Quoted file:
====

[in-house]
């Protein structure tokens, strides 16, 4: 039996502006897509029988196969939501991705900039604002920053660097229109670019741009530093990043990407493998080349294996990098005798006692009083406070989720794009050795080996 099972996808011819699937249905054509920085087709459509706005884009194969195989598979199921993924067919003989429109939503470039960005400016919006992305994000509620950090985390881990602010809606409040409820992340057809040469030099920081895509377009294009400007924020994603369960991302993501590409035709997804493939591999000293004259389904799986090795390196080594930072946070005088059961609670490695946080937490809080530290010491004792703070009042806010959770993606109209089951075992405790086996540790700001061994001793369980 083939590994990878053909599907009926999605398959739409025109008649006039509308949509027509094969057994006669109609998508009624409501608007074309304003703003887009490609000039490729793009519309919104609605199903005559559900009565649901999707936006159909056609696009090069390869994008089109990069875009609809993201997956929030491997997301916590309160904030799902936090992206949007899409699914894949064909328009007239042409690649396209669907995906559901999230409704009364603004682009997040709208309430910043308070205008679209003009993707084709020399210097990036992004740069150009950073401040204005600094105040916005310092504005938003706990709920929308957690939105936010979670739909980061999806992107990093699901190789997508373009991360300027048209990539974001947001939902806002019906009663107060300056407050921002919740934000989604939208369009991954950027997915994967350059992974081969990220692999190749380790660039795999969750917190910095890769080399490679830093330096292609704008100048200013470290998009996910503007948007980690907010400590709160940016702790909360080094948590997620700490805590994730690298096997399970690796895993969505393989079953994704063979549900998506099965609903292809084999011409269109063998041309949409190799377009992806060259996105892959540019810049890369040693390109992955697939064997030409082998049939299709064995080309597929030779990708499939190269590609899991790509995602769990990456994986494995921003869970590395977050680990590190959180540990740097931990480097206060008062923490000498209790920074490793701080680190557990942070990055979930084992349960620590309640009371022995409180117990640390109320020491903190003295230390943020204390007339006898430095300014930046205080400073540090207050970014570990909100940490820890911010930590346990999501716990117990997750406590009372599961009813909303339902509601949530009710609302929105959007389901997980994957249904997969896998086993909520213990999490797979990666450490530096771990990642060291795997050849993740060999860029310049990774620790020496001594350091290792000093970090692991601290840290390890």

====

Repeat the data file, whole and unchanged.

[in-house]
């Protein structure tokens, strides 16, 4: 039996502006897509029988196969939501991705900039604002920053660097229109670019741009530093990043990407493998080349294996990098005798006692009083406070989720794009050795080996 099972996808011819699937249905054509920085087709459509706005884009194969195989598979199921993924067919003989429109939503470039960005400016919006992305994000509620950090985390881990602010809606409040409820992340057809040469030099920081895509377009294009400007924020994603369960991302993501590409035709997804493939591999000293004259389904799986090795390196080594930072946070005088059961609670490695946080937490809080530290010491004792703070009042806010959770993606109209089951075992405790086996540790700001061994001793369980 083939590994990878053909599907009926999605398959739409025109008649006039509308949509027509094969057994006669109609998508009624409501608007074309304003703003887009490609000039490729793009519309919104609605199903005559559900009565649901999707936006159909056609696009090069390869994008089109990069875009609809993201997956929030491997997301916590309160904030799902936090992206949007899409699914894949064909328009007239042409690649396209669907995906559901999230409704009364603004682009997040709208309430910043308070205008679209003009993707084709020399210097990036992004740069150009950073401040204005600094105040916005310092504005938003706990709920929308957690939105936010979670739909980061999806992107990093699901190789997508373009991360300027048209990539974001947001939902806002019906009663107060300056407050921002919740934000989604939208369009991954950027997915994967350059992974081969990220692999190749380790660039795999969750917190910095890769080399490679830093330096292609704008100048200013470290998009996910503007948007980690907010400590709160940016702790909360080094948590997620700490805590994730690298096997399970690796895993969505393989079953994704063979549900998506099965609903292809084999011409269109063998041309949409190799377009992806060259996105892959540019810049890369040693390109992955697939064997030409082998049939299709064995080309597929030779990708499939190269590609899991790509995602769990990456994986494995921003869970590395977050680990590190959180540990740097931990480097206060008062923490000498209790920074490793701080680190557990942070990055979930084992349960620590309640009371022995409180117990640390109320020491903190003295230390943020204390007339006898430095300014930046205080400073540090207050970014570990909100940490820890911010930590346990999501716990117990997750406590009372599961009813909303339902509601949530009710609302929105959007389901997980994957249904997969896998086993909520213990999490797979990666450490530096771990990642060291795997050849993740060999860029310049990774620790020496001594350091290792000093970090692991601290840290390890």